Truth About Lawyers

Those of you reading this article looking for the latest lawyer joke will likely be disappointed in the text that follows. This piece is not meant to be yet another bashing session directed at the legal professional, but rather to give you solid information on how to avoid the common mistakes that even the brightest and most seasoned executives make in attempting to successfully work with and manage attorneys.

I grew up in a legal family, have been a managing director of a law firm, recruited and managed legal staffs as a C-suite executive and have dealt with many an outside counsel as an entrepreneur. I have both sued and been sued, and suffice it to say I know the good, the bad and the ugly about the legal profession.

As with any other profession there are excellent practitioners, middle of the road journeyman, well intended light-weights who try hard but consistently find themselves in over their heads, brilliant academics with no practical experience or common sense, and yes, there are a few rouges and scoundrels as well.

The reality is that most people that have a negative experience with the judicial system blame the lawyer. If the plaintiff or the defendant doesn’t achieve the expected outcome it must be the attorney’s fault, right? Wrong…If you retain the wrong lawyer that is not the lawyers fault, if you place yourself or your business in harm’s way because you didn’t recognize or manage risk, that is not the fault of the attorney who tries to help you and if you don’t manage the legal action and/or the attorney with the same attention to detail you manage other areas of your business that is not the attorney’s fault either.

Think about this…If you found out you had an operable brain tumor, but decided not to do anything about it until you actually started to observe diminished capacity and then sought out the cheapest doctor you could find (an experienced brain surgeon would be far too expensive) to conduct the operation how do you think you would fair? OK, it is a given that no reasonable person would handle the aforementioned scenario as described, but when it comes to legal work I can’t even begin to count the number of times I’ve witnessed someone wait too long to act or react and then rush to retain an attorney based upon little more research than the scrutiny of an hourly rate.

It is this author’s humble opinion that the truth about lawyers is that most people frankly get what they deserve. However if you adhere to the following best practices when entering into and managing an attorney client relationship you will fair better than most.

1. Hire the best legal counsel you can afford, not the cheapest you can find. As with any profession there is value in experience and knowledge as well as a competitive advantage to be gained with talent, reputation and connections. Never hesitate to get a second opinion as there are very few stock answers to a legal issue.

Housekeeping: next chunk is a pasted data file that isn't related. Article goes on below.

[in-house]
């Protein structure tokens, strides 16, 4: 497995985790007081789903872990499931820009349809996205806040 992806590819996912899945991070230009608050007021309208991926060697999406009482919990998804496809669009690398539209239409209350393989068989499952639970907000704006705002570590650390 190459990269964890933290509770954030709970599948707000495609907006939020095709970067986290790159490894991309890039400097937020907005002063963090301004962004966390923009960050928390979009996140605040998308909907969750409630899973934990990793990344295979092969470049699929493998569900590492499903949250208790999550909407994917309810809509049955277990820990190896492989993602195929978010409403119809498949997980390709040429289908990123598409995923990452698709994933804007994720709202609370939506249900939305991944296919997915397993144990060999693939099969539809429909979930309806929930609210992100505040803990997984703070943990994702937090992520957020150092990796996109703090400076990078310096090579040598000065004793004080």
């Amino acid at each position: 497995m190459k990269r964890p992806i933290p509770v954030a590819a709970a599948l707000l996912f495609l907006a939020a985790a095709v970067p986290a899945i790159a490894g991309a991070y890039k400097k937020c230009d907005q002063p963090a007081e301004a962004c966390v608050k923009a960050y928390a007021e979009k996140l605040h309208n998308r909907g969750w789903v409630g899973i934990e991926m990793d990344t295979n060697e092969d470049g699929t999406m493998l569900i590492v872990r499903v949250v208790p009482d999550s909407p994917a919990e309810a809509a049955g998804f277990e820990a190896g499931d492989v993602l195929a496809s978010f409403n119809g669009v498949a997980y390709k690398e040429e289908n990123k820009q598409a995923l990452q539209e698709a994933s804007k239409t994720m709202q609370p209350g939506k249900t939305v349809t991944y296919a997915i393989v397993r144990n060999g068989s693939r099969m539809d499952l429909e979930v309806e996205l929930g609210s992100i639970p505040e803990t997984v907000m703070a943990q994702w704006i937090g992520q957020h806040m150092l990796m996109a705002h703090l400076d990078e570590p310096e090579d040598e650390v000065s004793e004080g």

2. A lawyer is no different than any other vendor or supplier and they should be put through the same level of scrutiny (in my opinion a higher level of scrutiny) as anyone else in your supply chain. I adopted the practice quite sometime ago of putting my legal work out to bid through a managed request for qualifications (RFQ) and request for proposal (RFP) process. I assess my needs, identify my requirements and seek to find the best representation possible by having attorneys compete for my business on my terms.

3. General Counsel is fine, but only if they are managing the right specialist. A generalist cobbling together documents by pulling a template down from a Westlaw search is a far cry from having true subject matter expertise. All attorneys are not created equal. Hire the right lawyer at the right time for the right reason.

4. Along the lines of number three above, a smart attorney doesn’t necessarily translate into a good attorney. Just because someone possesses a J.D. doesn’t mean they have any practical experience. Most lawyers don’t graduate from law school with any formal business training and fewer have any real world business experience upon graduation. It is imperative that you select counsel who is not only a subject matter expert in his/her practice area, but that also has very sound business acumen. If an attorney is not fluent in my business they won’t be retained by me to represent my business…end of story.

5. The best way to manage your legal risk is to be proactive not reactive. Assess your legal risks and take aggressive and proactive measures to mitigate said risks. I developed the shortest legal mission statement on record and require any attorney who represents me to use it to as their operating mantra; it simply states: “anticipate and insulate”. The best defense is a great offense when it comes to legal work.

6. At the end of the day you must take an active role in managing your legal affairs. As a principal owner or senior executive the buck stops with you. You need to manage the attorney and the process to the best possible outcome and this cannot be accomplished with a passive management style. You can either manage the legal process or let it manage you.

As a consumer of legal services the phrase “Caveat Emptor” (Let the buyer beware) applies in spades. If you take an informed and proactive approach to managing your legal risk you will fair better than those who don’t. A plus might just be that if you hire the right attorney for the right reasons you may in fact end-up developing a strong personal and professional relationship that won’t end-up as subject matter for a lawyer joke.

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